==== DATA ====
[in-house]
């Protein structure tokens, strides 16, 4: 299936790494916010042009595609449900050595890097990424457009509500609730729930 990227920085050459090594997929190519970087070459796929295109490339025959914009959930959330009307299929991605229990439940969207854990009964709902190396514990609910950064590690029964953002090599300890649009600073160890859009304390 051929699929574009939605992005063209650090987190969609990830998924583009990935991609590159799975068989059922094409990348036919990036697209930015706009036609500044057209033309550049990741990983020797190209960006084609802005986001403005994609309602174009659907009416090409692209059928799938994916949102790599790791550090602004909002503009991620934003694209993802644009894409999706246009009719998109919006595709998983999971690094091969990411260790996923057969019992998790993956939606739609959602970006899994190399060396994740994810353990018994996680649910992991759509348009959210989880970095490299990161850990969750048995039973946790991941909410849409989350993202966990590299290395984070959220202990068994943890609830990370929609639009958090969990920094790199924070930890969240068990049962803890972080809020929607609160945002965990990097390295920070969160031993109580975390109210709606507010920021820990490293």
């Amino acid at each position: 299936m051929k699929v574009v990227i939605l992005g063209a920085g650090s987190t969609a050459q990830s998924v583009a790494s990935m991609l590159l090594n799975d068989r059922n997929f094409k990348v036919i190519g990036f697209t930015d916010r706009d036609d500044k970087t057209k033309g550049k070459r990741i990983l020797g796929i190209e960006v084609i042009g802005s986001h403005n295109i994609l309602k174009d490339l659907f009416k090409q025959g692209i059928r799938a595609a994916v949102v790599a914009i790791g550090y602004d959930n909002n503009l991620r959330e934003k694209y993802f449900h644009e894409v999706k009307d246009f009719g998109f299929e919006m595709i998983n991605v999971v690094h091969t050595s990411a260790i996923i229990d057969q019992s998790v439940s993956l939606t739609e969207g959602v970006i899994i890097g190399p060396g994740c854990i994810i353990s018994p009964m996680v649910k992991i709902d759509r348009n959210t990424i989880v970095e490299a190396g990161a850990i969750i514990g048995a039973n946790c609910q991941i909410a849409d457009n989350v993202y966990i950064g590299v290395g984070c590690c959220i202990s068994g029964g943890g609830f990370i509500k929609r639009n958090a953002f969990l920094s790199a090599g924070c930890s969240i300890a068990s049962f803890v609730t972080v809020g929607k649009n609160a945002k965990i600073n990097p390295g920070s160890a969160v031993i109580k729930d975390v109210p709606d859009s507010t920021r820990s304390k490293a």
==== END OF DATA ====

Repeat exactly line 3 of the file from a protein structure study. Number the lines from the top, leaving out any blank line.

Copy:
């Amino acid at each position: 299936m051929k699929v574009v990227i939605l992005g063209a920085g650090s987190t969609a050459q990830s998924v583009a790494s990935m991609l590159l090594n799975d068989r059922n997929f094409k990348v036919i190519g990036f697209t930015d916010r706009d036609d500044k970087t057209k033309g550049k070459r990741i990983l020797g796929i190209e960006v084609i042009g802005s986001h403005n295109i994609l309602k174009d490339l659907f009416k090409q025959g692209i059928r799938a595609a994916v949102v790599a914009i790791g550090y602004d959930n909002n503009l991620r959330e934003k694209y993802f449900h644009e894409v999706k009307d246009f009719g998109f299929e919006m595709i998983n991605v999971v690094h091969t050595s990411a260790i996923i229990d057969q019992s998790v439940s993956l939606t739609e969207g959602v970006i899994i890097g190399p060396g994740c854990i994810i353990s018994p009964m996680v649910k992991i709902d759509r348009n959210t990424i989880v970095e490299a190396g990161a850990i969750i514990g048995a039973n946790c609910q991941i909410a849409d457009n989350v993202y966990i950064g590299v290395g984070c590690c959220i202990s068994g029964g943890g609830f990370i509500k929609r639009n958090a953002f969990l920094s790199a090599g924070c930890s969240i300890a068990s049962f803890v609730t972080v809020g929607k649009n609160a945002k965990i600073n990097p390295g920070s160890a969160v031993i109580k729930d975390v109210p709606d859009s507010t920021r820990s304390k490293a």